Alferd chowing down on Bell's throat in a scene that represents what everyone thought happened on those mountains.

1 - This is the first Troma movie I ever saw. I don't even remember how I came across it, but up until that point, I'd never even heard of Troma before. Once I saw this, I decided to check out what else the company had to offer, and it also introduced me to quite a few of my other favorite movies. I wouldn't know a thing about Toxie if not for Cannibal! And for that, I give it my sincerest thanks.

2 - It introduced me to South Park. If you're good with names, you'll realize that Trey Parker and Matt Stone (the biggest players in Cannibal!) are also the wonderfully weird and creative minds behind one of the greatest comedy shows ever made. I knew about South Park before I saw this movie, but I'd never watched it. Once I saw Cannibal! and realized who these guys were, I figured it deserved a chance. It became one of my favorite TV shows. You can even see glimpses of South Park throughout the movie, like Matt Stone doing Kyle's voice sometimes, and Trey sounding an awful lot like Cartman. There's even a scene where Humphrey takes his hat off, and there's this giant red afro underneath. It looks a lot like Kyle's picture day episode, where he too reveals his giant red jew-fro.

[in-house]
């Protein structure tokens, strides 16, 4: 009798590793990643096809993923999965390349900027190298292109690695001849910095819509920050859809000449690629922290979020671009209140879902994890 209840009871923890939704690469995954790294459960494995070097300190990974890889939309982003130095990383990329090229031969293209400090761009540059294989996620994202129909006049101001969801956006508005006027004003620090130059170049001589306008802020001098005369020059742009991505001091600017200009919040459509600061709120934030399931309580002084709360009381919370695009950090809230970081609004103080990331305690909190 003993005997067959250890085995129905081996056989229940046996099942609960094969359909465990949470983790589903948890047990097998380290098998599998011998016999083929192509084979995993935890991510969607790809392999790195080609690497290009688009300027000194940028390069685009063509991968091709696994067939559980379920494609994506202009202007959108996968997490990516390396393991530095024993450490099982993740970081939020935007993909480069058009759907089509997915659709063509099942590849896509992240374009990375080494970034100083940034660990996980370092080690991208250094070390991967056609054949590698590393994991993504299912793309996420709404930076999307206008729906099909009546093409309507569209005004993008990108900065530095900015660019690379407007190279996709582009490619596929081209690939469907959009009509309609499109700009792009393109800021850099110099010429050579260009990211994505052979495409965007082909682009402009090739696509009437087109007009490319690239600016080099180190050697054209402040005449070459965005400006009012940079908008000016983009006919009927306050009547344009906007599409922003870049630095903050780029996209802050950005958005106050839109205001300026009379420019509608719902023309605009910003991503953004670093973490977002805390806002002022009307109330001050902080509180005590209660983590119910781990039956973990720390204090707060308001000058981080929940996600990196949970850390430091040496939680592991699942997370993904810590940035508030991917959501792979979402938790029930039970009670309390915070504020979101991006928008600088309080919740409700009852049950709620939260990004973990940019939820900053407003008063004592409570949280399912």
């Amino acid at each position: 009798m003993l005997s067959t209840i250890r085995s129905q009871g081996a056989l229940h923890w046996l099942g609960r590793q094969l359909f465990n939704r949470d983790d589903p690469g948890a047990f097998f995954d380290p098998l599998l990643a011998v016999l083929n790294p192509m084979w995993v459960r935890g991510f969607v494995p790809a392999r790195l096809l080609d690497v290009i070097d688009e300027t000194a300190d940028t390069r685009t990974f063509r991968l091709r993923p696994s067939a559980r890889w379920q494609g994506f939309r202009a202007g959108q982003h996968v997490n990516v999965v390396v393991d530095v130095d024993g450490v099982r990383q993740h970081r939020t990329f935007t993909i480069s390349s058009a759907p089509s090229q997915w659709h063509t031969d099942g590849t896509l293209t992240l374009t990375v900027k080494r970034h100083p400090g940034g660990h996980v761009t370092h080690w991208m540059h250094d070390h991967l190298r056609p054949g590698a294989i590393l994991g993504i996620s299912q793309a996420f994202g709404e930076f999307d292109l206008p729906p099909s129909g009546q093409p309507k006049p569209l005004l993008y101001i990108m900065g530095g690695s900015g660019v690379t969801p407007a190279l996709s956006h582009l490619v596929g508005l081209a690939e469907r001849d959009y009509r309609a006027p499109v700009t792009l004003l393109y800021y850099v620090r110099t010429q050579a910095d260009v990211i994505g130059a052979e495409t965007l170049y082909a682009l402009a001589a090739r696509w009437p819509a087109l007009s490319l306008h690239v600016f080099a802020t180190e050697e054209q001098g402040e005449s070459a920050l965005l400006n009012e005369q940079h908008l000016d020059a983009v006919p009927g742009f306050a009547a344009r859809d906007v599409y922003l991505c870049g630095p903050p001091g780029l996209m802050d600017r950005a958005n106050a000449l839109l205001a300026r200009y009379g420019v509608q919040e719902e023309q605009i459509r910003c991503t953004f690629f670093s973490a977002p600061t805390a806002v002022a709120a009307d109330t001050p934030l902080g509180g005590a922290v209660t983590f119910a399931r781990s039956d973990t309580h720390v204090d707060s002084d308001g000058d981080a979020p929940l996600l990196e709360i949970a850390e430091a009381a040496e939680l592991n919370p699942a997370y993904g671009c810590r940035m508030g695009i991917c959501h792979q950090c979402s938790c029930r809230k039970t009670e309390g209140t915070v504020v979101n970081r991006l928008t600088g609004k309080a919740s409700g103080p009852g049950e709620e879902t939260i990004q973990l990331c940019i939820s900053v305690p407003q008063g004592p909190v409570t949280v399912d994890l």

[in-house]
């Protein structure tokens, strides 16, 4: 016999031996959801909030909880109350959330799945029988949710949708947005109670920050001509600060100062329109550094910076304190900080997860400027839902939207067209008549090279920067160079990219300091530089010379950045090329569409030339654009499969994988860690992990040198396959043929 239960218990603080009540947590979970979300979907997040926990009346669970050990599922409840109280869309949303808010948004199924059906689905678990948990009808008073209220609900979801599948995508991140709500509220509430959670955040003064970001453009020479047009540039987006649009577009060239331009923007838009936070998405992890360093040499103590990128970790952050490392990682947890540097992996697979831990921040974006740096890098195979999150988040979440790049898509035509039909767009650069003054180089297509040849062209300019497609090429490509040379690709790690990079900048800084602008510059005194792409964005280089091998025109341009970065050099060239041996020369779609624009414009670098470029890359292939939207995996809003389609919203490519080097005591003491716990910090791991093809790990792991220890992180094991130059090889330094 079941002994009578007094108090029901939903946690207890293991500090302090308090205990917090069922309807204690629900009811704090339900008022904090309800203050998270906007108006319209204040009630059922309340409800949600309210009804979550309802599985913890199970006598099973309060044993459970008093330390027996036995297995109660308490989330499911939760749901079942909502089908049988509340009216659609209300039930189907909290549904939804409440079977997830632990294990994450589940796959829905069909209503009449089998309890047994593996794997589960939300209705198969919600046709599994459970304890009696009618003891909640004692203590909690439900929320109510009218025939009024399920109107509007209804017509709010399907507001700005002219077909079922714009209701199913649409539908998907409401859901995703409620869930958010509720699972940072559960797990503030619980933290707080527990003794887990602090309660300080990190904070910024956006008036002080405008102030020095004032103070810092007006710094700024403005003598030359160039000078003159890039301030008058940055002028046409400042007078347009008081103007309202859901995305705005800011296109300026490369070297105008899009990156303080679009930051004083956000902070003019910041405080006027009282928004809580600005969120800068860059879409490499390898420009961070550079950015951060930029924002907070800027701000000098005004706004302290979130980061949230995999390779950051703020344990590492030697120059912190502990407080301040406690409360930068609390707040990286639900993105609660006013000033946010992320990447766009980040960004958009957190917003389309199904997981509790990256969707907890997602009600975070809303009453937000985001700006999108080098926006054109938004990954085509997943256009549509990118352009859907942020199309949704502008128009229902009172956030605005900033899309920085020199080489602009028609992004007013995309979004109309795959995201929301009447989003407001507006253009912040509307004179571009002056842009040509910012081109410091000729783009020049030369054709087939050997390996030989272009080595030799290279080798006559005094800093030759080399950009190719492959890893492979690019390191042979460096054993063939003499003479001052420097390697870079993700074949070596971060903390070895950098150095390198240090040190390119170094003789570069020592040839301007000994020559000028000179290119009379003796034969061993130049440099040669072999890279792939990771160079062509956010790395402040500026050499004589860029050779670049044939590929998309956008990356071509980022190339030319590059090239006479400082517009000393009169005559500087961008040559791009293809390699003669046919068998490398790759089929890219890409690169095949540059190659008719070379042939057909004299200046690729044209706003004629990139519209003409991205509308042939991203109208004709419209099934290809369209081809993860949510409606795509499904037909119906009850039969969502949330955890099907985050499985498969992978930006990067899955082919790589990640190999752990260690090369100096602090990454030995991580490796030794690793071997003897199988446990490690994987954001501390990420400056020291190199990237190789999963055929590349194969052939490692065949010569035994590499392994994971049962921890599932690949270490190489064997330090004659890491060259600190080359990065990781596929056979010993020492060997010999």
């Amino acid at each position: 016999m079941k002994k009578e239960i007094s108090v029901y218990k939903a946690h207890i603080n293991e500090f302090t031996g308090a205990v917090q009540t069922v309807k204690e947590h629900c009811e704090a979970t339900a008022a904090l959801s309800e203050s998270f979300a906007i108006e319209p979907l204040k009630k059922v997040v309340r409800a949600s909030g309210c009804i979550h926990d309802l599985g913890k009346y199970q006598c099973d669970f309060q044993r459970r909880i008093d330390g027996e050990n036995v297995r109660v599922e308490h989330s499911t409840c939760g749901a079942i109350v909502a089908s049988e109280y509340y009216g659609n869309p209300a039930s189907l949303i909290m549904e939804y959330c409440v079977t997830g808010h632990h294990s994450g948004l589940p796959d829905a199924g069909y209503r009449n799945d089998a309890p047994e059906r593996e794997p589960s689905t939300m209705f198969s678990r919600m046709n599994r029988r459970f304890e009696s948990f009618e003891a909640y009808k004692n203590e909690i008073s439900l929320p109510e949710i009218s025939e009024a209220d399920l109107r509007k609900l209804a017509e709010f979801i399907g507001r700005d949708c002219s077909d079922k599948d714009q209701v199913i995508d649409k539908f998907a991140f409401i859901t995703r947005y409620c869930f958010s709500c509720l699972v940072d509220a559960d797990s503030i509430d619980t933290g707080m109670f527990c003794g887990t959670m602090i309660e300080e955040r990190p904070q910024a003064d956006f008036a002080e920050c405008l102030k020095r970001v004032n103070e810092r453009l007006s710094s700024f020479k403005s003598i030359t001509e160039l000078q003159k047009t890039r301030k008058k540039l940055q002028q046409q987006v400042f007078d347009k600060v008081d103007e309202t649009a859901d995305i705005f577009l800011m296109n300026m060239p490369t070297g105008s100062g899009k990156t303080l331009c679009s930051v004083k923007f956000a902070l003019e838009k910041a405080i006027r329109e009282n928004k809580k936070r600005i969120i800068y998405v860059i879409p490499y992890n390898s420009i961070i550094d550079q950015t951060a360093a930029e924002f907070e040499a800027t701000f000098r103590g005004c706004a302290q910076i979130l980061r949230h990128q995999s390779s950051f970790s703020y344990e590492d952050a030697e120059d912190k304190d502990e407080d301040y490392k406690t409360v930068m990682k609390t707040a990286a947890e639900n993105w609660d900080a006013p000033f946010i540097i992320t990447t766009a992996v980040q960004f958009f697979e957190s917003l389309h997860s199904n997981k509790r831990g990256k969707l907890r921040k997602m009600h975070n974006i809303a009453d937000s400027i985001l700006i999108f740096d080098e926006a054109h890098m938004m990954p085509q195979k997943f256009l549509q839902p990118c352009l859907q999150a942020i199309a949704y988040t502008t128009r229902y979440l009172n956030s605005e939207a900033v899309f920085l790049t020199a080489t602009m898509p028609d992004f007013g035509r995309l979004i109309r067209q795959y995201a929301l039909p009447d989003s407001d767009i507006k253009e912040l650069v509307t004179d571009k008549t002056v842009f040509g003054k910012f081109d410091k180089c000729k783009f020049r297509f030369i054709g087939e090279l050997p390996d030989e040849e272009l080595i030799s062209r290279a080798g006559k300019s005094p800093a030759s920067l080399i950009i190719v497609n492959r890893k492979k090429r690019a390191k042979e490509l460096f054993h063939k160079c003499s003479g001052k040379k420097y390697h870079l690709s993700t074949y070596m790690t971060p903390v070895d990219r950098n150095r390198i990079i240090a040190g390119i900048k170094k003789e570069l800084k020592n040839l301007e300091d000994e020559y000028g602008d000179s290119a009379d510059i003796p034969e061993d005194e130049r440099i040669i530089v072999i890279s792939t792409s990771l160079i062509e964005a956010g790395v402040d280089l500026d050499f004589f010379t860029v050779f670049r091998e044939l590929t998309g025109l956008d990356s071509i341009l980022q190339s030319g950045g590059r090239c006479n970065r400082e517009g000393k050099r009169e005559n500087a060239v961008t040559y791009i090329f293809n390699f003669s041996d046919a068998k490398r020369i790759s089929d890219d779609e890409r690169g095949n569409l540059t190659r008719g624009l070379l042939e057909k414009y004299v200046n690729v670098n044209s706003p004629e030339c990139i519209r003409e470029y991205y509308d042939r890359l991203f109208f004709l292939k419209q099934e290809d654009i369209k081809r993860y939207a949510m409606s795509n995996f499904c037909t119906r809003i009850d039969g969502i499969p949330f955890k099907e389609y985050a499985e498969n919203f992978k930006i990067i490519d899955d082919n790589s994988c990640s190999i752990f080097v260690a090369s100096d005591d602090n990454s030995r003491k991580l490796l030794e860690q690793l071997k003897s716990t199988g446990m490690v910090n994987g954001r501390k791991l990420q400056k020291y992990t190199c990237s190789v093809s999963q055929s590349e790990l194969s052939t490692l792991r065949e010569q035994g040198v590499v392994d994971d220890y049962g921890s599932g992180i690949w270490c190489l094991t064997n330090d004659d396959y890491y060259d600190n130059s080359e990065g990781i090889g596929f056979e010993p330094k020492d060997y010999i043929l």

3 - It introduced me to the comedic genius of Trey and Matt. Again, I knew nothing of these guys up until this point. They made this movie while they were in college, so this was pretty much the beginning for them, and it only got better from there. Aside from South Park and the several Troma movies I grew to love after this, it also introduced me to some others, like BASEketball and Orgazmo, two of the greatest comedy movies ever, in my opinion.

4 - It's fucking awesome. That's the bottom line, and that's all you need to know. If you're a fan of seriously weird shit, you'll love it. It's kind of got the same basic feel of Poultrygeist (also from Troma, and also one of my favorite movies). It puts some comedy in something that's usually not funny at all, adds some fun songs and dance numbers, and creates one hell of a funny movie. Chickens, zombies, and musicals. That's what drew me to Poultrygeist. Cannibals and musicals...that's what drew me here. I was intrigued, though hesitant, and I'm so freaking glad that I gave it a chance. You should too. Even if you don't think it's extremely hilarious and awesome, you'll get something out of it. If you're a fan of Troma, you know where I'm coming from. Lloyd Kaufman, Trey Parker, and Matt Stone. That is a comedy team that could beat out all the rest.